Windows 10: Microsoft admits to accidentally signing a Chinese spyware

Microsoft explains conducting the investigation after the discovery of a Chinese spyware officially signed for Windows 10. The malware perpetrators would have simply complied with the official signing process – which normally involves checks from Microsoft, pointing to possible weaknesses in the security of the Windows signature system.

Microsoft admits to mistakenly signing a software that turns out to be a malware-spy controlled by actors based in China. The malware in question was hidden in a driver named “NetFilter”. It is a rootkit that constantly communicates with its sponsors, without offering any functionality that is really useful to users.

The existence of this amazing signed malware was spotted last week. Since Windows Vista, Microsoft forces publishers to sign their drivers and other programs. Signature conditions their default installation on the system. Usually malware with a signature is signed using stolen certificates or other similar methods.

MALWARE SIGNED BY MICROSOFT: ITS AUTHORS ONLY HAD TO ASK KINDLY

Legitimate actors, on the other hand, can submit to Microsoft’s internal evaluation process, which normally implies that their program will be analyzed before the firm signs it. By admitting to having officially signed the program, Microsoft shows flaws in its verification protocols.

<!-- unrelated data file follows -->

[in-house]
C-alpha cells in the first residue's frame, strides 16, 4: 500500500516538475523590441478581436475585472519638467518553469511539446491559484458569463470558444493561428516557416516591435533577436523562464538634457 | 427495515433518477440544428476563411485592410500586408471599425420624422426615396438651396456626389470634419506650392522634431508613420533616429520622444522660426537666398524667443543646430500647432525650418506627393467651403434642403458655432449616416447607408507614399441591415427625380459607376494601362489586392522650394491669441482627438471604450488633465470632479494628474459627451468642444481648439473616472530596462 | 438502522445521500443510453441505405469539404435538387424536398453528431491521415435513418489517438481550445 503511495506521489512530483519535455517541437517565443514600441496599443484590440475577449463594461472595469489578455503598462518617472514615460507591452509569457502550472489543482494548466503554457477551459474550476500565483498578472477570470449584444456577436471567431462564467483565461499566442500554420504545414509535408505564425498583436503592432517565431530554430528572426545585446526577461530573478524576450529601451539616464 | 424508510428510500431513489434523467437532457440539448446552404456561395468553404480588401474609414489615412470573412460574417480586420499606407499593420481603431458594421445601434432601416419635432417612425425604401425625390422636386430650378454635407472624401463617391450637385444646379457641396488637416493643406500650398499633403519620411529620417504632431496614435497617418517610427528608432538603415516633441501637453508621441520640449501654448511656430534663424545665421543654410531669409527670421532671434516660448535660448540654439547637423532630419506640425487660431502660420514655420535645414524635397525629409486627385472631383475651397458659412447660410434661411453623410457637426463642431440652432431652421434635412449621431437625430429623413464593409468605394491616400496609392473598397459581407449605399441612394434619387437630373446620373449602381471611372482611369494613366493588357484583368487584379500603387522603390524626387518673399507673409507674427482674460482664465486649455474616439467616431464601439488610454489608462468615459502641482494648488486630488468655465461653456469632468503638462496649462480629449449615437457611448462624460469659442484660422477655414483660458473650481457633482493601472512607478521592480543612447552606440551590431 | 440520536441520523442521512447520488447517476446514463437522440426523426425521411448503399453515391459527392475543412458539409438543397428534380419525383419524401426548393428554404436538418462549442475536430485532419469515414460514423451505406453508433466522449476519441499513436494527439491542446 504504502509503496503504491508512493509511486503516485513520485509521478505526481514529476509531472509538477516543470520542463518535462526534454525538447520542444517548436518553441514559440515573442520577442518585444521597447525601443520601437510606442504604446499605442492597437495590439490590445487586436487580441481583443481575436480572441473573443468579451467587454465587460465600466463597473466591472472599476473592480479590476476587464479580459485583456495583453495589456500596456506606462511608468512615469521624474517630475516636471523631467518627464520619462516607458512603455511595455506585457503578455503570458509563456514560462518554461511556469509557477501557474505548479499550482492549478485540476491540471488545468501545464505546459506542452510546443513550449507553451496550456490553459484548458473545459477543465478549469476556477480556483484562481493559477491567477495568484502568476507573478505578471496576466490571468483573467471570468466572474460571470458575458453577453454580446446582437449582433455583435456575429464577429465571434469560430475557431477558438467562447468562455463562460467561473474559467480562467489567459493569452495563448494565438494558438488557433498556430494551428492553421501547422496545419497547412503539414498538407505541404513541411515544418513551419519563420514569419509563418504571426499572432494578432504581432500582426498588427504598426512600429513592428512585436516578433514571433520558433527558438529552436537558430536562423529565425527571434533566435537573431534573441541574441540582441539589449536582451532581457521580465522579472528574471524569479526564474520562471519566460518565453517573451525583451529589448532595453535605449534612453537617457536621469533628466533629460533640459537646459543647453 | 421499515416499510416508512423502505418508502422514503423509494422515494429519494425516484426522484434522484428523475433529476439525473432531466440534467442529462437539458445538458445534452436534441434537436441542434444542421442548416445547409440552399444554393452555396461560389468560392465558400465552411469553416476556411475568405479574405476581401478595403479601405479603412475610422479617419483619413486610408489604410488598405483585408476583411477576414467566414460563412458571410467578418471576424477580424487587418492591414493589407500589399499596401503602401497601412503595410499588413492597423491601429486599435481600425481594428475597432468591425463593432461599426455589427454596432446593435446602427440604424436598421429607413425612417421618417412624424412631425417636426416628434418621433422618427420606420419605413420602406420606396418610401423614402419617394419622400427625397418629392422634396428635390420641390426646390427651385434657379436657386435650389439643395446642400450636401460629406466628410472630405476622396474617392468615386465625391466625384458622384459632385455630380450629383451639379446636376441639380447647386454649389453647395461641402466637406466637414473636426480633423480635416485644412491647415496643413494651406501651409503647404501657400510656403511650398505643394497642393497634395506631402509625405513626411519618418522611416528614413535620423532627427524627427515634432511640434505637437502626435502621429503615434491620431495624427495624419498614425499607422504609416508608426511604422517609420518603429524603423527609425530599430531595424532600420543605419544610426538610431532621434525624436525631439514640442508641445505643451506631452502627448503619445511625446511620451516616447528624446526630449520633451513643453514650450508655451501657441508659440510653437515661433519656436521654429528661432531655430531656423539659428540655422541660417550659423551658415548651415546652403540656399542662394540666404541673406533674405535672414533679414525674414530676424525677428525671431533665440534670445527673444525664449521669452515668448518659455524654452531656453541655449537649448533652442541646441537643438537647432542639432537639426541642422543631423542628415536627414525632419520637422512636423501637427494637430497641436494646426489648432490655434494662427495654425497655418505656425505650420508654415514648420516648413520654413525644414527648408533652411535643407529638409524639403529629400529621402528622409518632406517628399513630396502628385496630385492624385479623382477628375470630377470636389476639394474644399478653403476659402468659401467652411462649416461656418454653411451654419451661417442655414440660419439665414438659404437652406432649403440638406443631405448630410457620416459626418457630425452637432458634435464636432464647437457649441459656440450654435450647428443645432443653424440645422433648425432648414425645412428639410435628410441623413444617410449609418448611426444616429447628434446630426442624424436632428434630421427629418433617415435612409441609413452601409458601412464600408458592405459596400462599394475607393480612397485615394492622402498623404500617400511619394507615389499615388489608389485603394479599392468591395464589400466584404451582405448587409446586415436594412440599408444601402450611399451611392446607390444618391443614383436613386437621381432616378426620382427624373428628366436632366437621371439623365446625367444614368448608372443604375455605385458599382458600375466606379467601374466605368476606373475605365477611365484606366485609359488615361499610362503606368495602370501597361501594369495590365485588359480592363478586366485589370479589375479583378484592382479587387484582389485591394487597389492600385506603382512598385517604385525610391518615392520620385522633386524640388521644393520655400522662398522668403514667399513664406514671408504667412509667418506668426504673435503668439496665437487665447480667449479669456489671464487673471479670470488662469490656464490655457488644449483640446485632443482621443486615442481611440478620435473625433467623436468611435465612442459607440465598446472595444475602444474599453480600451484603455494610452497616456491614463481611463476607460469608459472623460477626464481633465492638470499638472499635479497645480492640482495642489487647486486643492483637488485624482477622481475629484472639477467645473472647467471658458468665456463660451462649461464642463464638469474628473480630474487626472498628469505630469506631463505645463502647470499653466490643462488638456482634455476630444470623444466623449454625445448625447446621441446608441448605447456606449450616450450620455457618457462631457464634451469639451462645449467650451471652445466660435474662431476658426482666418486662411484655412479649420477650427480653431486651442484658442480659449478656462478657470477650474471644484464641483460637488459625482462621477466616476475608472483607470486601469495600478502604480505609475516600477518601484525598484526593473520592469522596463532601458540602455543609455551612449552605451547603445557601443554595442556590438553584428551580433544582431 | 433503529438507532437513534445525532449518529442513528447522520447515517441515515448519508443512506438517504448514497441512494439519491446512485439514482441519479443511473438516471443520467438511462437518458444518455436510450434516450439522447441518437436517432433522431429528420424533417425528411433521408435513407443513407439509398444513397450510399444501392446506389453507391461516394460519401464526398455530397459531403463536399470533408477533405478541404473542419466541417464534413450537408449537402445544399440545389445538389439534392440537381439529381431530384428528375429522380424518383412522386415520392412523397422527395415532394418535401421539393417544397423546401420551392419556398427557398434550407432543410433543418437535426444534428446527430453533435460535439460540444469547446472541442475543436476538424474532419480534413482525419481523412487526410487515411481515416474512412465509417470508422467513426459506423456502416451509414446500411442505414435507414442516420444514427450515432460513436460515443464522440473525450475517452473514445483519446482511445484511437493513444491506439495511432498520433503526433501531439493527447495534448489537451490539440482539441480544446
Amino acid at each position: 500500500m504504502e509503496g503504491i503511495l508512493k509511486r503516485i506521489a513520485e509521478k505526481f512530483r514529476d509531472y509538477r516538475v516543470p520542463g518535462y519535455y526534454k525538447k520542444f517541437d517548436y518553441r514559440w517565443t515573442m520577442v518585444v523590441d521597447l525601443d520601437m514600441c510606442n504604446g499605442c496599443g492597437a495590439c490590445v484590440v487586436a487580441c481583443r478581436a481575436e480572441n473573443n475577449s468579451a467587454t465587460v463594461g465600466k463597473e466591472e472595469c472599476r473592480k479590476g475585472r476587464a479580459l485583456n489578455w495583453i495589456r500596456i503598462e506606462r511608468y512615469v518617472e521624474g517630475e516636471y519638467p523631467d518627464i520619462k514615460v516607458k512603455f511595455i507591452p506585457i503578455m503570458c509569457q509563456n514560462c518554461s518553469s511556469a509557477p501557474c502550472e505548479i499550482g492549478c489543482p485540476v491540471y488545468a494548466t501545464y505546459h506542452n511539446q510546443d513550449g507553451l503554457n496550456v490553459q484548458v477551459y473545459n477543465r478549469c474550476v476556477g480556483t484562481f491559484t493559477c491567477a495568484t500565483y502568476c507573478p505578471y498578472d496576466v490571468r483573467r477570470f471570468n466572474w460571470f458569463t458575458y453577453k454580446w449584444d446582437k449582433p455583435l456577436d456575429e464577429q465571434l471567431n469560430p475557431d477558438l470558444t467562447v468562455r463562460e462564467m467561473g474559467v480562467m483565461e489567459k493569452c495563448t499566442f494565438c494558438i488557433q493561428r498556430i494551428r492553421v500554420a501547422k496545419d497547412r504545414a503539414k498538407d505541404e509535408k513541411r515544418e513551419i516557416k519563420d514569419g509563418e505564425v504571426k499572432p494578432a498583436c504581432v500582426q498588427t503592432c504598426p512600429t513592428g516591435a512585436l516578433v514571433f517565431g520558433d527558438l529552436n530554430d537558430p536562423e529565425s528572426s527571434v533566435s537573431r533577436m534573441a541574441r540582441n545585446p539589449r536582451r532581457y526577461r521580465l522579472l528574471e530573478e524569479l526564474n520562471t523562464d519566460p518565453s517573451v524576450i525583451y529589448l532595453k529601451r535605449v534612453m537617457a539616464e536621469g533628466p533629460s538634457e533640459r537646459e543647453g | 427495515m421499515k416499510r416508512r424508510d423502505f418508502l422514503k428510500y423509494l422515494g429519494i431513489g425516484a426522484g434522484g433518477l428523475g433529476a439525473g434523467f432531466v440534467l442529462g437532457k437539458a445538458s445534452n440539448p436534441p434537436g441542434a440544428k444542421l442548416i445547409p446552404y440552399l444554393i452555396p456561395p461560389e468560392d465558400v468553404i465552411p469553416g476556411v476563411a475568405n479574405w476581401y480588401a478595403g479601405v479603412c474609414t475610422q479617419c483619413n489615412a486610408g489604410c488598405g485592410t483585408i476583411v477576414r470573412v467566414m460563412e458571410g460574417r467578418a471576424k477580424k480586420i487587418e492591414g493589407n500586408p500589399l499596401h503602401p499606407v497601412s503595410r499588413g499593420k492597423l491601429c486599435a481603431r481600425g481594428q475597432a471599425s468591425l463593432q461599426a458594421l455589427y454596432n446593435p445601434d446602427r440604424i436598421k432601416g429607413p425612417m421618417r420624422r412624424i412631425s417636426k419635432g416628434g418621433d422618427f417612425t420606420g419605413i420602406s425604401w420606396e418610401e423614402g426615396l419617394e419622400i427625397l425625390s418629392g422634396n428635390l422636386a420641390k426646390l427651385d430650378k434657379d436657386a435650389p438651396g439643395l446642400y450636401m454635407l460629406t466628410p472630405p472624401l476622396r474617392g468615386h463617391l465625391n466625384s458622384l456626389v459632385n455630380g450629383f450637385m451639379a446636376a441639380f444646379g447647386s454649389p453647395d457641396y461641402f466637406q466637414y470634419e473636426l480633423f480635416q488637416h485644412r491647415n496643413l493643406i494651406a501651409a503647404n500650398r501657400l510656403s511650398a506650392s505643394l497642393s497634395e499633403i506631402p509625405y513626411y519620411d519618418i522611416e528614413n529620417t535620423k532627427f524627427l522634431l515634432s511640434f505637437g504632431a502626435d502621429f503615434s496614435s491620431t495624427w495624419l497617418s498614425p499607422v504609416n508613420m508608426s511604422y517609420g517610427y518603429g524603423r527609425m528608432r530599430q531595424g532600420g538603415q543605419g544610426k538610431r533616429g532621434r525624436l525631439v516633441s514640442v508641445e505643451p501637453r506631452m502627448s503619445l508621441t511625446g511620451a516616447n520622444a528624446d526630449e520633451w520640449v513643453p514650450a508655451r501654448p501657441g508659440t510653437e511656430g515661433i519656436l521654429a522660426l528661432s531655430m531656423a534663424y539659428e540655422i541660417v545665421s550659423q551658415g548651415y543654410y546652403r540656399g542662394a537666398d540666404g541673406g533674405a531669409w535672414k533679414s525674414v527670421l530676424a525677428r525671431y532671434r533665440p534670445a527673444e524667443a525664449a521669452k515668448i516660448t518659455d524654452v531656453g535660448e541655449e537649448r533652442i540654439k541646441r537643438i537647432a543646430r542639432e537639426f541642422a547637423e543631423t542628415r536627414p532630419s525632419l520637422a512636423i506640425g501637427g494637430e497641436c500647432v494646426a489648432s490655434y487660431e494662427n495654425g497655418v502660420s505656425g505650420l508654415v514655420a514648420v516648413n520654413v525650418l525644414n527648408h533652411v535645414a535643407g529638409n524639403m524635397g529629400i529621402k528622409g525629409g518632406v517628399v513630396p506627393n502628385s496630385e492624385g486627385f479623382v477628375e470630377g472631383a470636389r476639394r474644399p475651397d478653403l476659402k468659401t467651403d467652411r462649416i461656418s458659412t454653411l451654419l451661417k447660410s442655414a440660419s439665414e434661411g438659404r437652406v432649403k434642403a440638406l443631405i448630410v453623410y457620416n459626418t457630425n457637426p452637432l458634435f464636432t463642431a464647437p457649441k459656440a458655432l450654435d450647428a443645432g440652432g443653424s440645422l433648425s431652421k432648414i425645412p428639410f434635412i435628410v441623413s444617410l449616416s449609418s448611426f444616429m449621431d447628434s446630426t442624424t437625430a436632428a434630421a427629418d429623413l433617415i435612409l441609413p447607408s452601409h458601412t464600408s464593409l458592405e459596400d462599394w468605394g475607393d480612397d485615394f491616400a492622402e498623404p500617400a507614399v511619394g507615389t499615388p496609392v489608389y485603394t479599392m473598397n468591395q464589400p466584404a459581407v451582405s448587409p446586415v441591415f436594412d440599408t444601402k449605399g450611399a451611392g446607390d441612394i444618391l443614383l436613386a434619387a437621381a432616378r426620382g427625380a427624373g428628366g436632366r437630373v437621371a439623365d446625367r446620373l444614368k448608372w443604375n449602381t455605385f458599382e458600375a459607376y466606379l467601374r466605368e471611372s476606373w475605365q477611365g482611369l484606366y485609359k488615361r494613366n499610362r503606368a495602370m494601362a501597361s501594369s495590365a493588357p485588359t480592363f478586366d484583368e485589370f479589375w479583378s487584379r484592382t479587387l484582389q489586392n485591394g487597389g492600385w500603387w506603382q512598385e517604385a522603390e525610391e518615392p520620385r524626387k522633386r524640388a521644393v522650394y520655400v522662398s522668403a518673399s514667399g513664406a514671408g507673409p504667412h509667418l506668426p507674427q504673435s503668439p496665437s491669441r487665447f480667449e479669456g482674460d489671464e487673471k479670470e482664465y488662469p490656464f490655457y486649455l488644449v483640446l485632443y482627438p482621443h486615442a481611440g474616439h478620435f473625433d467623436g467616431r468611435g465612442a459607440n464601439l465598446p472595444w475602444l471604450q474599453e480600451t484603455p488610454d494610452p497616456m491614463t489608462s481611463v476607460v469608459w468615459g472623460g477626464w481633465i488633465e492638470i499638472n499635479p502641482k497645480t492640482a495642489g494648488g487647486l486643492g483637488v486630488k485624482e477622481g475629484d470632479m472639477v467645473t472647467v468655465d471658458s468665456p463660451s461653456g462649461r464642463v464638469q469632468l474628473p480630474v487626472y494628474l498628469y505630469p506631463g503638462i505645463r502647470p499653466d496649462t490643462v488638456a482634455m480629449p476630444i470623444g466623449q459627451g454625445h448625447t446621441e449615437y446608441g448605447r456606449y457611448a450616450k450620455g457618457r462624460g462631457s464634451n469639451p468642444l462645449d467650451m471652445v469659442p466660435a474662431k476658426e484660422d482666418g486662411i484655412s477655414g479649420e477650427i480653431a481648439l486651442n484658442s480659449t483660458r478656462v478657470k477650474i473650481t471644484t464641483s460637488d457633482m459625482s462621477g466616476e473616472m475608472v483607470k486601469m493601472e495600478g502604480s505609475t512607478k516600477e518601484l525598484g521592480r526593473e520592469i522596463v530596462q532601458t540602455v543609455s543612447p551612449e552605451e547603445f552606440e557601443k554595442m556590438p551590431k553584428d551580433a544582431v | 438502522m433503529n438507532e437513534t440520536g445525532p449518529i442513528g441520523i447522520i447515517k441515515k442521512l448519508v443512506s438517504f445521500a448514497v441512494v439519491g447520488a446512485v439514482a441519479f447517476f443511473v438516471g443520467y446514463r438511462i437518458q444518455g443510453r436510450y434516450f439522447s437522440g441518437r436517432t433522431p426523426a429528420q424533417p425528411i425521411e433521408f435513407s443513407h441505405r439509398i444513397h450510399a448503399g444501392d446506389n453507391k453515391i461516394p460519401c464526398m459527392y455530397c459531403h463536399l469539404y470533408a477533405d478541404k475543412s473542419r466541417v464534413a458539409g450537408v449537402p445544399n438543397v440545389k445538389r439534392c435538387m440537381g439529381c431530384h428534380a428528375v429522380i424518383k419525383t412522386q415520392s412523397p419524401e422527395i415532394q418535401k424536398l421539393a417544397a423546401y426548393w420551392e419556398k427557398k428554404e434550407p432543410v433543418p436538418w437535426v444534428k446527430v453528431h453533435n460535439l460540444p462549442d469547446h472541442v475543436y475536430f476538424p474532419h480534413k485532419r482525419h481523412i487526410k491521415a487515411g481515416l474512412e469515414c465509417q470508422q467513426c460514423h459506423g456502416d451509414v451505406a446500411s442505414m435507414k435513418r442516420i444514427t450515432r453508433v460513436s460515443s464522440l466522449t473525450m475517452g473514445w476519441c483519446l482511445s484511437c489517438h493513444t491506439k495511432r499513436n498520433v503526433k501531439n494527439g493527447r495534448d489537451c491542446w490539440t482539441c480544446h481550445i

Malicious actors only had to use the normal validation process used by legitimate third-party publishers. Microsoft said in a press release: “Microsoft is investigating a malicious actor who has distributed malicious drivers in gaming environments. The actor submitted the drivers for certification through the Windows Hardware Compatibility Program”.

And the firm goes on to say, “We have suspended the account and are reviewing their past requests for additional signs of malware”. Microsoft asserts that the malware in question was mainly targeting machines in the gaming sector based in China.

This type of abuse highlights flaws in the way Microsoft checks source code before signing software. We certainly hope that the firm will take steps to ensure that this type of incident does not happen again.

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